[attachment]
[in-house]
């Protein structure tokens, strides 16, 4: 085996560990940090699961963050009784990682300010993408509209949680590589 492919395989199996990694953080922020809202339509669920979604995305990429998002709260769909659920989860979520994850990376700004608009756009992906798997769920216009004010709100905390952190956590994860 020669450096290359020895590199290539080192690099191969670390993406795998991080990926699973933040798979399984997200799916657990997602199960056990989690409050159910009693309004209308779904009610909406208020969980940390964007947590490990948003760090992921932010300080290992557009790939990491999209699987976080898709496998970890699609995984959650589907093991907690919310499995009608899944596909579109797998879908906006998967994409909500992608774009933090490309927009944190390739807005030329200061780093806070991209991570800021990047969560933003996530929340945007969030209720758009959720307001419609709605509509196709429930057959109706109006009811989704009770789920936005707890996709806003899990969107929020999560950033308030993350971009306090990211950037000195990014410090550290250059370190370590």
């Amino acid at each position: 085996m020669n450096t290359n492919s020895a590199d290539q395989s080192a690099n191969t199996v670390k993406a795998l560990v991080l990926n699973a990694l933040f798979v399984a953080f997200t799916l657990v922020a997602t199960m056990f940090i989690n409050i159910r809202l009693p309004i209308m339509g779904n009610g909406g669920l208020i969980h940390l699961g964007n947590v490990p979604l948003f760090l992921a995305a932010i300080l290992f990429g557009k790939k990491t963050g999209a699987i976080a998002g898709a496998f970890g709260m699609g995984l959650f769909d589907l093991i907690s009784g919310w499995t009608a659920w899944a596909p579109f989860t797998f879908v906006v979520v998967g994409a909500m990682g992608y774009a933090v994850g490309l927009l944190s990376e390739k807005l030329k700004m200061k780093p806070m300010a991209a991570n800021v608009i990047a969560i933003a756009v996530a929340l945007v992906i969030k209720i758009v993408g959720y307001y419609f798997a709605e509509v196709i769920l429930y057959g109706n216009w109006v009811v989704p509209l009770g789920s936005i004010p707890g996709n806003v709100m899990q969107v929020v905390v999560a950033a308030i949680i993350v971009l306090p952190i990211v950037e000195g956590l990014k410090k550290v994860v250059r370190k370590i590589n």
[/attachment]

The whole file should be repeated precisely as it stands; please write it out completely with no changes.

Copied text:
[in-house]
């Protein structure tokens, strides 16, 4: 085996560990940090699961963050009784990682300010993408509209949680590589 492919395989199996990694953080922020809202339509669920979604995305990429998002709260769909659920989860979520994850990376700004608009756009992906798997769920216009004010709100905390952190956590994860 020669450096290359020895590199290539080192690099191969670390993406795998991080990926699973933040798979399984997200799916657990997602199960056990989690409050159910009693309004209308779904009610909406208020969980940390964007947590490990948003760090992921932010300080290992557009790939990491999209699987976080898709496998970890699609995984959650589907093991907690919310499995009608899944596909579109797998879908906006998967994409909500992608774009933090490309927009944190390739807005030329200061780093806070991209991570800021990047969560933003996530929340945007969030209720758009959720307001419609709605509509196709429930057959109706109006009811989704009770789920936005707890996709806003899990969107929020999560950033308030993350971009306090990211950037000195990014410090550290250059370190370590």
């Amino acid at each position: 085996m020669n450096t290359n492919s020895a590199d290539q395989s080192a690099n191969t199996v670390k993406a795998l560990v991080l990926n699973a990694l933040f798979v399984a953080f997200t799916l657990v922020a997602t199960m056990f940090i989690n409050i159910r809202l009693p309004i209308m339509g779904n009610g909406g669920l208020i969980h940390l699961g964007n947590v490990p979604l948003f760090l992921a995305a932010i300080l290992f990429g557009k790939k990491t963050g999209a699987i976080a998002g898709a496998f970890g709260m699609g995984l959650f769909d589907l093991i907690s009784g919310w499995t009608a659920w899944a596909p579109f989860t797998f879908v906006v979520v998967g994409a909500m990682g992608y774009a933090v994850g490309l927009l944190s990376e390739k807005l030329k700004m200061k780093p806070m300010a991209a991570n800021v608009i990047a969560i933003a756009v996530a929340l945007v992906i969030k209720i758009v993408g959720y307001y419609f798997a709605e509509v196709i769920l429930y057959g109706n216009w109006v009811v989704p509209l009770g789920s936005i004010p707890g996709n806003v709100m899990q969107v929020v905390v999560a950033a308030i949680i993350v971009l306090p952190i990211v950037e000195g956590l990014k410090k550290v994860v250059r370190k370590i590589n």